Food Label Awareness: Soy and Legume Allergies
When a family member has an allergy to soy or another legume, reading is protection.
Reading labels is a way of life when you or a member of your family has a peanut allergy. Before eating anything in a package, be sure to read the label carefully. Look for hidden sources of soy or legumes and alternate names for them.
Also be on the lookout for precautionary statements. These are statements that indicate an allergen may be in the food, due to cross contamination during processing. Examples of precautionary statements include: “May contain soy” and “Manufactured in a facility that also processes soy.”
(FYI, while soy and peanuts are legumes that are priority allergens in Canada and the U.S., other legumes don’t have that same designation. Soy and peanut will be included in so-called “May contain” statements, legumes such as lentils or chickpeas won’t be.)
Allergists generally advise people with soy allergies to avoid all products that contain precautionary statements about their allergen.
If you are ever uncertain about whether a food product is safe for you, call the manufacturer to confirm. When in doubt, don’t eat it.
In Canada, new regulations have been proposed that would require food manufacturers list priority allergens in plain language on packaging, rather than using alternate names (ie: kinako, for soybean flour). Ingredients of ingredients that are priority allergens would also have to be listed. For example, manufacturers couldn’t simply list “vegetable protein” if the source of the protein is a priority allergen, such as a legume.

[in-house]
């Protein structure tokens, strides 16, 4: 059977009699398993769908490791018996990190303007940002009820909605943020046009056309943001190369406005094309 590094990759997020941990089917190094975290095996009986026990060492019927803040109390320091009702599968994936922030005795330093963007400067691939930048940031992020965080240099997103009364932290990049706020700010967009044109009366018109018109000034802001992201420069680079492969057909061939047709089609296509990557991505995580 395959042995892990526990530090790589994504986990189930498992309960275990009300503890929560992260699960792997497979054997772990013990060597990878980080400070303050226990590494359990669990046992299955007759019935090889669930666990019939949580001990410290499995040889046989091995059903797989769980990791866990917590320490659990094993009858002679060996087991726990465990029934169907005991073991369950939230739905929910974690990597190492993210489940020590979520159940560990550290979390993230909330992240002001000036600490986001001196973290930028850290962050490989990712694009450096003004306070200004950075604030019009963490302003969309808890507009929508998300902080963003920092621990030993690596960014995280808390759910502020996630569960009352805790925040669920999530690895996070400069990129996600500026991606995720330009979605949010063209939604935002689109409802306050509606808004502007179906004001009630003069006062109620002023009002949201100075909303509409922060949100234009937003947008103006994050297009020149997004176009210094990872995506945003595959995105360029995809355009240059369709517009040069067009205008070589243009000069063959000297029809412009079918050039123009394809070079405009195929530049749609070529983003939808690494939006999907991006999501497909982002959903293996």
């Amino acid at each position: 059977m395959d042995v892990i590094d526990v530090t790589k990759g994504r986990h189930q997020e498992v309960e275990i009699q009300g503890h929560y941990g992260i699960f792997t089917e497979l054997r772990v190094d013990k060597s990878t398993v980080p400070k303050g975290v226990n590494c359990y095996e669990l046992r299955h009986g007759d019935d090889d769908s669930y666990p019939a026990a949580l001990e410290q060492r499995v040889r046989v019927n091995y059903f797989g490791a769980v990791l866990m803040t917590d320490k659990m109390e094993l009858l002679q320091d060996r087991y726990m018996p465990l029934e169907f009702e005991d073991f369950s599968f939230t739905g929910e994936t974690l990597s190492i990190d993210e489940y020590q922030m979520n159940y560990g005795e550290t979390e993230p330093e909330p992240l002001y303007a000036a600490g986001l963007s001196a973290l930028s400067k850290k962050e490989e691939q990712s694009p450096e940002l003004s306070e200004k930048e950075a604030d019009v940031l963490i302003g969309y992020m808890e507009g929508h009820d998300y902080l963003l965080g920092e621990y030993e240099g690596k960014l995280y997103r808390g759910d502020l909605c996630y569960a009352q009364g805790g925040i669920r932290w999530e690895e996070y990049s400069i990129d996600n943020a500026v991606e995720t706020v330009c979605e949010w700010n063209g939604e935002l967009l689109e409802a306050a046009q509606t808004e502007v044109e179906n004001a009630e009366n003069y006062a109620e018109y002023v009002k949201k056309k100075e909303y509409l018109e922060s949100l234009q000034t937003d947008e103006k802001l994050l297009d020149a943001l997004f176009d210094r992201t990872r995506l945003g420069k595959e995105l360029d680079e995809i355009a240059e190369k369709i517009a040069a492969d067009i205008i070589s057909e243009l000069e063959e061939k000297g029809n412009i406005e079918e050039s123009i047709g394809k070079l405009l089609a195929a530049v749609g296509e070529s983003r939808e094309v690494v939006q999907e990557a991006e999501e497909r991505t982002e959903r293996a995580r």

More on Canada’s New Food Allergen Regulations.
In the United States, the Food Allergen Labeling and Consumer Protection Act went into effect in 2006. FALCPA requires manufacturers to use plain language when listing priority allergens, and to declare all allergens either in the ingredient list, or in a “Contains:” statement at the end of the list.
The allergens included in this regulation are milk, eggs, fish, shellfish, tree nuts, wheat peanuts and soybeans. These regulations do not include sesame and mustard, unlike the proposed Canadian regulations.
Separate legislation requires companies to declare sulphites if they are present at more than 10 parts per million, or if they had a technical or functional effect in the food.
Both Canada and the United States are studying ways to regulate the precautionary statements used on packaged food labels.